“But we were born of risen apes, not fallen angels, and the apes were armed killers besides. And so what shall we wonder at? Our murders and massacres and missiles, and our irreconcilable regiments? Or our treaties whatever they may be worth; our symphonies however seldom they may be played; our peaceful acres, however frequently they may be converted into battlefields; our dreams however rarely they may be accomplished. The miracle of man is not how far he has sunk but how magnificently he has risen. We are known among the stars by our poems, not our corpses.”
I am one who is easily disappointed in humanity. I want humans to be honest, compassionate, peaceful and law-abiding. I want us to take care of our planet, create a just society, eschew killing each other by the millions, and ensure our fellow humans enjoy a basic standard of living with food, shelter, and healthcare.
If you’ve watched the news. . .ever. . .you’ll know that my expectations are not being met. Worse yet, it’s not just other people who fall short of these expectations: So do I and my loved ones.
God in the Bible is also disappointed in humanity. And why not: He creates two people molded in the image of a perfect deity, and they turn out to be Hunter Biden. Despite God’s efforts to rectify things by sending prophets, flood and savior, it’s Hunter Bidens all the way down. And I must say, the rivers of blood promised in Revelation don’t portend any better outcome than God’s previous attempts. Unless, that is, you think Armageddon will send us back into hunter-gatherer territory and you think that’s an improvement. That, at least, is a plausible scenario.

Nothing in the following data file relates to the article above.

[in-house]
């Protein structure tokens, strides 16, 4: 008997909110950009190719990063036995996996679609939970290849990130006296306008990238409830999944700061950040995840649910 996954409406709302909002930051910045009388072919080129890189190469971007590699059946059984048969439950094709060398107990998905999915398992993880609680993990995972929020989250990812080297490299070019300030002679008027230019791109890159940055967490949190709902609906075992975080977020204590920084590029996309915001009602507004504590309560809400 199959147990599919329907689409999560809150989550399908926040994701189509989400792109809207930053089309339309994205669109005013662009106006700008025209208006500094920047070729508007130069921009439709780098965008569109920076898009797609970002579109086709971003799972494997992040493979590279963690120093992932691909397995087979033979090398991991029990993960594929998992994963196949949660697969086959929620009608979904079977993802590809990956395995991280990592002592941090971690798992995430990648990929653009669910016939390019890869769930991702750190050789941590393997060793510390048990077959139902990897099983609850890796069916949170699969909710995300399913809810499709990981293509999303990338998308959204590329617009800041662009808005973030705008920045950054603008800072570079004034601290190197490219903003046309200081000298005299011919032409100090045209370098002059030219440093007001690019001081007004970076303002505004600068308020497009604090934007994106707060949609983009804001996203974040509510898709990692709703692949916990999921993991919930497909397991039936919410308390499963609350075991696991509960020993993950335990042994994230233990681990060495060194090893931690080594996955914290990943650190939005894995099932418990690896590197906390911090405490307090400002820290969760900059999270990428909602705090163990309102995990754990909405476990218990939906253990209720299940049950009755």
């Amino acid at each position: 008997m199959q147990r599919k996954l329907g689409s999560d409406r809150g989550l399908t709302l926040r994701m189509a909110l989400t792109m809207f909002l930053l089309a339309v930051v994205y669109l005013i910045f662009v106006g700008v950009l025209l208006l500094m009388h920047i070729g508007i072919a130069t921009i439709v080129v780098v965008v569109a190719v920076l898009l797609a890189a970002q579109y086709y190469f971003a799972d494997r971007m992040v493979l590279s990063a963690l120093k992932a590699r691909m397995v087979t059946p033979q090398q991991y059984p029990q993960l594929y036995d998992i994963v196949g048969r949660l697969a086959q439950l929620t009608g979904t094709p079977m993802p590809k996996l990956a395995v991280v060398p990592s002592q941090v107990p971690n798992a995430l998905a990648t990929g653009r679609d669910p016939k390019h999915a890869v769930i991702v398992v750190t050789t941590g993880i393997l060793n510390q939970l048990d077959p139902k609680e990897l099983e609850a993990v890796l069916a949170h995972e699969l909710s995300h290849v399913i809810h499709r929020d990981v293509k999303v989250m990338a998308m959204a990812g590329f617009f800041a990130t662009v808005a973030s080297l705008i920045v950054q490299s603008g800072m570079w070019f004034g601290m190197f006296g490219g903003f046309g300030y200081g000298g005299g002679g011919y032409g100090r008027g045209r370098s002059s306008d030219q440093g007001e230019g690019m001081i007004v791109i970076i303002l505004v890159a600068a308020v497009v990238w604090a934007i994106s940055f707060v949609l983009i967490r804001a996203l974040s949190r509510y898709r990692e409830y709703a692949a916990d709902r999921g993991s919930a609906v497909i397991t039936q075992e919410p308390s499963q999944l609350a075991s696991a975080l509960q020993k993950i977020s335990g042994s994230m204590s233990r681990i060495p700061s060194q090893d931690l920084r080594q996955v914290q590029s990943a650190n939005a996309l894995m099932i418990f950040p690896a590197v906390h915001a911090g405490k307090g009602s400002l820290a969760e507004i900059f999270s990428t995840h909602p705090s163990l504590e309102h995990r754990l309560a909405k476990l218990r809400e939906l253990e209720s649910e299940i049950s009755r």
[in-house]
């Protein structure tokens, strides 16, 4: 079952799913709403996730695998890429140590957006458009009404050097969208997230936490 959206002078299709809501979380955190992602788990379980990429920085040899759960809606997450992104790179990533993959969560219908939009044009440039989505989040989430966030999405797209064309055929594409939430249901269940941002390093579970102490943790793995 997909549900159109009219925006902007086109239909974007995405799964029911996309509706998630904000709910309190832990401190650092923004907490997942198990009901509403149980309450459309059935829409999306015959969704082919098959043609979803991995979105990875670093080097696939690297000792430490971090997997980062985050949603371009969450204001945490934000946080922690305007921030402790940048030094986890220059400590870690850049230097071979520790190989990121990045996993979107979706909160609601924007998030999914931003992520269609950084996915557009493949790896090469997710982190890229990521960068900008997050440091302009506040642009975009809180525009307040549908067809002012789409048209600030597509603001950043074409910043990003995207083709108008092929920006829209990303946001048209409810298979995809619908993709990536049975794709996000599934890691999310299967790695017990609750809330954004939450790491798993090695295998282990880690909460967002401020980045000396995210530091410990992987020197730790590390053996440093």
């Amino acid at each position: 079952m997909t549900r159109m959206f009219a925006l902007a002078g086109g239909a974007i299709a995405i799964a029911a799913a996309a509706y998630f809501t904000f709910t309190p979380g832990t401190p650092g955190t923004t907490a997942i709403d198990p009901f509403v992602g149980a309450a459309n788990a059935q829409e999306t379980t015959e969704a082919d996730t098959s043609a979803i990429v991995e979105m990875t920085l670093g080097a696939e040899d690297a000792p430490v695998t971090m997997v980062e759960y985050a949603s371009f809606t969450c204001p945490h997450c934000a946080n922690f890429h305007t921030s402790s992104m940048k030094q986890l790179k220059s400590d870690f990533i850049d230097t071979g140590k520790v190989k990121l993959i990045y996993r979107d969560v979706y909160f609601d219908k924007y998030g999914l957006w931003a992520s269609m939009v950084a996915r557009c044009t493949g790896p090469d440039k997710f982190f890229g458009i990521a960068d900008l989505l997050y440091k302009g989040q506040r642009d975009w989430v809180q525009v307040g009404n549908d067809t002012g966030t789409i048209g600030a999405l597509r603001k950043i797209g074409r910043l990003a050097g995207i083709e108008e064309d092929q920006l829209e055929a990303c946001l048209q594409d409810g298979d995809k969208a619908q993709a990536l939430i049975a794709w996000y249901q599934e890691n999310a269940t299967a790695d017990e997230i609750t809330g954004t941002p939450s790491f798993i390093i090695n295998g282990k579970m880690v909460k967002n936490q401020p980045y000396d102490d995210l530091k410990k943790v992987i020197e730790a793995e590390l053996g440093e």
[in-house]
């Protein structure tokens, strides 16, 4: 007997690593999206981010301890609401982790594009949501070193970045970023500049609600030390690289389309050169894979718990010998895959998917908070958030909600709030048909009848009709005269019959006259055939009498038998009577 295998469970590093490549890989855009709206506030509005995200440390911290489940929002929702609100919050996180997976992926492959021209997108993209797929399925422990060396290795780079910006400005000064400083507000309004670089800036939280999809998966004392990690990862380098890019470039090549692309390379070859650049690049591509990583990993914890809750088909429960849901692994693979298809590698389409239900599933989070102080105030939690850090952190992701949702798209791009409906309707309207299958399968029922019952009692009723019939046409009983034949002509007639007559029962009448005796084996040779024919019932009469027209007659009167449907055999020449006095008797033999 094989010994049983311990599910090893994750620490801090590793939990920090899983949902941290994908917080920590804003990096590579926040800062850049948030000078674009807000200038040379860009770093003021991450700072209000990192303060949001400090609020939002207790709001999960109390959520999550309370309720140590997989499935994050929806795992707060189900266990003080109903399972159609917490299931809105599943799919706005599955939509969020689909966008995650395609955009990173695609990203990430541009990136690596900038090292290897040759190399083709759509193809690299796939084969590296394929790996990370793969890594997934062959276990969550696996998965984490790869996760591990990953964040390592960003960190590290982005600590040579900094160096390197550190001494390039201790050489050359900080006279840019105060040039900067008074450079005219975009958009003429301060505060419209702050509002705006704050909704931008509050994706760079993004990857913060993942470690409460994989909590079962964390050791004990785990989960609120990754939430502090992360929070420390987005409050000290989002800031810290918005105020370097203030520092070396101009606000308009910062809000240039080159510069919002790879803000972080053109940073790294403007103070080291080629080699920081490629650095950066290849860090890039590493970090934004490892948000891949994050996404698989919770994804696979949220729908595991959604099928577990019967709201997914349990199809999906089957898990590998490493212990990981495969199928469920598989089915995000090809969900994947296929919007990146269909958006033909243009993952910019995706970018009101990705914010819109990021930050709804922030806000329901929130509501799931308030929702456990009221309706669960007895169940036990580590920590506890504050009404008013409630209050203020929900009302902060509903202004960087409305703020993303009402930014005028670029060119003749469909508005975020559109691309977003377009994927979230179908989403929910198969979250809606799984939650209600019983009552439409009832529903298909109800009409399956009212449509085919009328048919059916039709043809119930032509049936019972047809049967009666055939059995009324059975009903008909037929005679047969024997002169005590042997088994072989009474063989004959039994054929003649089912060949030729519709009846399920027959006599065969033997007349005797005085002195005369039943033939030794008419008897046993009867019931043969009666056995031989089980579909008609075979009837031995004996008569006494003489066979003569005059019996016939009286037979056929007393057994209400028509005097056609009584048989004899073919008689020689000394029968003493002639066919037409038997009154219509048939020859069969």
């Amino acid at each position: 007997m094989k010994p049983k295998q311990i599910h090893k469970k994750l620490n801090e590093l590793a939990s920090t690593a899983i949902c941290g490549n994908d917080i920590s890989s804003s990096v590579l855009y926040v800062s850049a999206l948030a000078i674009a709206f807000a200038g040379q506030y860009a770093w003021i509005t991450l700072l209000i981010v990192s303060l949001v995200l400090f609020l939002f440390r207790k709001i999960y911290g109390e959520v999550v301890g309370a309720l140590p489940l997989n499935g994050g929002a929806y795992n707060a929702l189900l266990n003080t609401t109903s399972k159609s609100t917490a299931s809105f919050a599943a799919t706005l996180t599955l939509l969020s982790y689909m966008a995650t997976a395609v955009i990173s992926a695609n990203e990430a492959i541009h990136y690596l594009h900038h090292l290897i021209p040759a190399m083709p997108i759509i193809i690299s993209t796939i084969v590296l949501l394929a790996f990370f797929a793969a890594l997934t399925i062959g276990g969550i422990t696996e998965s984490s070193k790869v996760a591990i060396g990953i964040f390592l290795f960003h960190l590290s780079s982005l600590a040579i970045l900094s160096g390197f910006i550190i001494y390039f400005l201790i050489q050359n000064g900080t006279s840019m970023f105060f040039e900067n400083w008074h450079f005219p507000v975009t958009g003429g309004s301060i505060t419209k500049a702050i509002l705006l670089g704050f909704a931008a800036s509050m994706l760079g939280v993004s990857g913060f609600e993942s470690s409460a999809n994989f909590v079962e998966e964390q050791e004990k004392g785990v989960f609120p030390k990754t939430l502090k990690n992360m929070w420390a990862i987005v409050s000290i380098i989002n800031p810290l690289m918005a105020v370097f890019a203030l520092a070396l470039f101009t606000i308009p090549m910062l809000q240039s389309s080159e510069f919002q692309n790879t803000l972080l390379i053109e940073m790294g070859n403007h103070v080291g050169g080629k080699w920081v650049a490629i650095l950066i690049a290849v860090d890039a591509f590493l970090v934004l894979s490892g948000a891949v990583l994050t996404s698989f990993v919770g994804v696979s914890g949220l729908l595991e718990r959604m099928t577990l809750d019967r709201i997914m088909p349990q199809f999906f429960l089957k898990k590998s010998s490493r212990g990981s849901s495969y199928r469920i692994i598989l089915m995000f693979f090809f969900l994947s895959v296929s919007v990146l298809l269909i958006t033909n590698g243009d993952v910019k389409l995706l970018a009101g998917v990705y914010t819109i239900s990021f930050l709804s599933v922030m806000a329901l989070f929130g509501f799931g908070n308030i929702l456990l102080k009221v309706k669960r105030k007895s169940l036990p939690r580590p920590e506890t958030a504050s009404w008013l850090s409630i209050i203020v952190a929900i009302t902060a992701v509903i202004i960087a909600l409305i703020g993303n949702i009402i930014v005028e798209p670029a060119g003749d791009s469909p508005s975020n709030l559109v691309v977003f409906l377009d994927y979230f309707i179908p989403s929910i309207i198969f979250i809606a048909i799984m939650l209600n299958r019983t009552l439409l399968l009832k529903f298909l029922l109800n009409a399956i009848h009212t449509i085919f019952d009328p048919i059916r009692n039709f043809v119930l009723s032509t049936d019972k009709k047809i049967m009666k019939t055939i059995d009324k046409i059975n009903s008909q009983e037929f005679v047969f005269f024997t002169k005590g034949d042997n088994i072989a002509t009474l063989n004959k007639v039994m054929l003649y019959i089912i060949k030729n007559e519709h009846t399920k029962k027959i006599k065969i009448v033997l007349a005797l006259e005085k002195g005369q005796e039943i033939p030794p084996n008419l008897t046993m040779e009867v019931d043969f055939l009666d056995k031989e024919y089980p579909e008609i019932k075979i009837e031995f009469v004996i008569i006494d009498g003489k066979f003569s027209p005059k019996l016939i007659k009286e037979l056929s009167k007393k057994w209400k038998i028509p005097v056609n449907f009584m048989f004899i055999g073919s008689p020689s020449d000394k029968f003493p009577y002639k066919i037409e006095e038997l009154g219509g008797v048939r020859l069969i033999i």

And so, with endless wars and genocides, cocaine and hookers, it’s easy to be disappointed in humanity, whether you’re an all-powerful deity or lowly me.
But disappointment can result as much from faulty expectations as from faulty outcomes. And this is where Mr. Ardrey’s narrative can provide a glorious corrective. It was never appropriate to expect humanity to be all the things we want it to be. We were not built to be perfect deity-like. We were built to survive and make grandchildren. Some of the proclivities that have made us successful at that feat have also made us successful at atrocities and petty misdeeds. The miracle, maybe, is that we are capable–sometimes–of rising above all that. This attitude–this understanding–helps me be more forgiving of both myself and my fellow humans.
My hope is we get better and better at it. That our stretches of peaceful acre grow, and our battlefields shrink. In fact, there is plenty of evidence that the world is getting better. That doesn’t mean we won’t destroy ourselves–we just might. On the other hand, maybe our rise from heavily armed apes will continue. Maybe that peaceful garden is out there, not yet fully in view, but close enough to be glimpsed through poetry today.
- Is it fair to characterize Genesis 1 and 2 as early poetry by our fellow risen apes?
- Some folks feel not having a God can only lead to hopelessness and dissolution. Does the Ardrey quote help dispel that myth?
- Has anyone here read the whole book? Is it good?